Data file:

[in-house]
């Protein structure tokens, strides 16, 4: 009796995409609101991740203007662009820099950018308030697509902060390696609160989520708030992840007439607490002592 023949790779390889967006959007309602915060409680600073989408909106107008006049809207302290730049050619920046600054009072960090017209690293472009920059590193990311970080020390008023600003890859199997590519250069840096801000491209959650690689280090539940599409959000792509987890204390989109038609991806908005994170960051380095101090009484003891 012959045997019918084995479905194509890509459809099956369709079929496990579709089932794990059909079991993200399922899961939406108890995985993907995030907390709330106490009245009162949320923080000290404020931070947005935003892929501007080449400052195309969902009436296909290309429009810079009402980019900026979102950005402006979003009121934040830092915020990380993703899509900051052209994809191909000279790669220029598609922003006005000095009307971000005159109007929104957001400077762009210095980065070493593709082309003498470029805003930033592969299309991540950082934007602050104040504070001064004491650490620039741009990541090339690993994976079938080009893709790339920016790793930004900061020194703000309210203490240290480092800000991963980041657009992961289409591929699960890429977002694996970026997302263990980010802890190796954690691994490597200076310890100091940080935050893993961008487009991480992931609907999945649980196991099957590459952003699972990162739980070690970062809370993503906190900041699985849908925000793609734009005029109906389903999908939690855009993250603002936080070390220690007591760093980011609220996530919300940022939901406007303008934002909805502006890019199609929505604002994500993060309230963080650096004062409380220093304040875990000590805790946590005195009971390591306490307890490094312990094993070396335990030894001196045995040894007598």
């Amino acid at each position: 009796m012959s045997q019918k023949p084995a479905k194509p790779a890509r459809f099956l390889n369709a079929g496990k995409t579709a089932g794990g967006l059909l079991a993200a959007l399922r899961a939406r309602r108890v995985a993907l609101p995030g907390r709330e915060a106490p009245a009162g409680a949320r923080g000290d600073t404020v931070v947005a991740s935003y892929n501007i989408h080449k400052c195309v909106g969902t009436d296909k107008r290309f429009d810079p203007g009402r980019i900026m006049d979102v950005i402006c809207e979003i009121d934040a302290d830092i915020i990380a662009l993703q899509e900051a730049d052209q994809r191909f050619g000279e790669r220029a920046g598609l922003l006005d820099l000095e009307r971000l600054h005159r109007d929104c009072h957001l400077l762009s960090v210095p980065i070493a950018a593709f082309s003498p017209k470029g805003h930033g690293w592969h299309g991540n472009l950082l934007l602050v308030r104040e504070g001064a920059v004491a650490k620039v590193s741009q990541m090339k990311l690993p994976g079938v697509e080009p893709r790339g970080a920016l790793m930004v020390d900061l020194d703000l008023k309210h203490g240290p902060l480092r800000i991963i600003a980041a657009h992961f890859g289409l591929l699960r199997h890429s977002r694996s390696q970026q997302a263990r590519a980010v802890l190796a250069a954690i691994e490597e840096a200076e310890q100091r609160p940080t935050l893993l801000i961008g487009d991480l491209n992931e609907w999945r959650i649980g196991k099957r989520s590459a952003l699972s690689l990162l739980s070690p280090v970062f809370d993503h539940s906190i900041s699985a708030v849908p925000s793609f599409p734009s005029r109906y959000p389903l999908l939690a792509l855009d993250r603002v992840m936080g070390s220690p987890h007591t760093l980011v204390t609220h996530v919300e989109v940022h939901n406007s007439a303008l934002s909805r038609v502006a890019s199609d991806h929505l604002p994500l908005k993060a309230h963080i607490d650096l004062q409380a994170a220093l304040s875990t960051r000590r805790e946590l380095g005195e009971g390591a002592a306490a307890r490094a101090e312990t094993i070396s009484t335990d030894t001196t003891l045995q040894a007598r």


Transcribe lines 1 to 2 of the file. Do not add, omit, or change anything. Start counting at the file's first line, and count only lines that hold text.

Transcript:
[in-house]
């Protein structure tokens, strides 16, 4: 009796995409609101991740203007662009820099950018308030697509902060390696609160989520708030992840007439607490002592 023949790779390889967006959007309602915060409680600073989408909106107008006049809207302290730049050619920046600054009072960090017209690293472009920059590193990311970080020390008023600003890859199997590519250069840096801000491209959650690689280090539940599409959000792509987890204390989109038609991806908005994170960051380095101090009484003891 012959045997019918084995479905194509890509459809099956369709079929496990579709089932794990059909079991993200399922899961939406108890995985993907995030907390709330106490009245009162949320923080000290404020931070947005935003892929501007080449400052195309969902009436296909290309429009810079009402980019900026979102950005402006979003009121934040830092915020990380993703899509900051052209994809191909000279790669220029598609922003006005000095009307971000005159109007929104957001400077762009210095980065070493593709082309003498470029805003930033592969299309991540950082934007602050104040504070001064004491650490620039741009990541090339690993994976079938080009893709790339920016790793930004900061020194703000309210203490240290480092800000991963980041657009992961289409591929699960890429977002694996970026997302263990980010802890190796954690691994490597200076310890100091940080935050893993961008487009991480992931609907999945649980196991099957590459952003699972990162739980070690970062809370993503906190900041699985849908925000793609734009005029109906389903999908939690855009993250603002936080070390220690007591760093980011609220996530919300940022939901406007303008934002909805502006890019199609929505604002994500993060309230963080650096004062409380220093304040875990000590805790946590005195009971390591306490307890490094312990094993070396335990030894001196045995040894007598």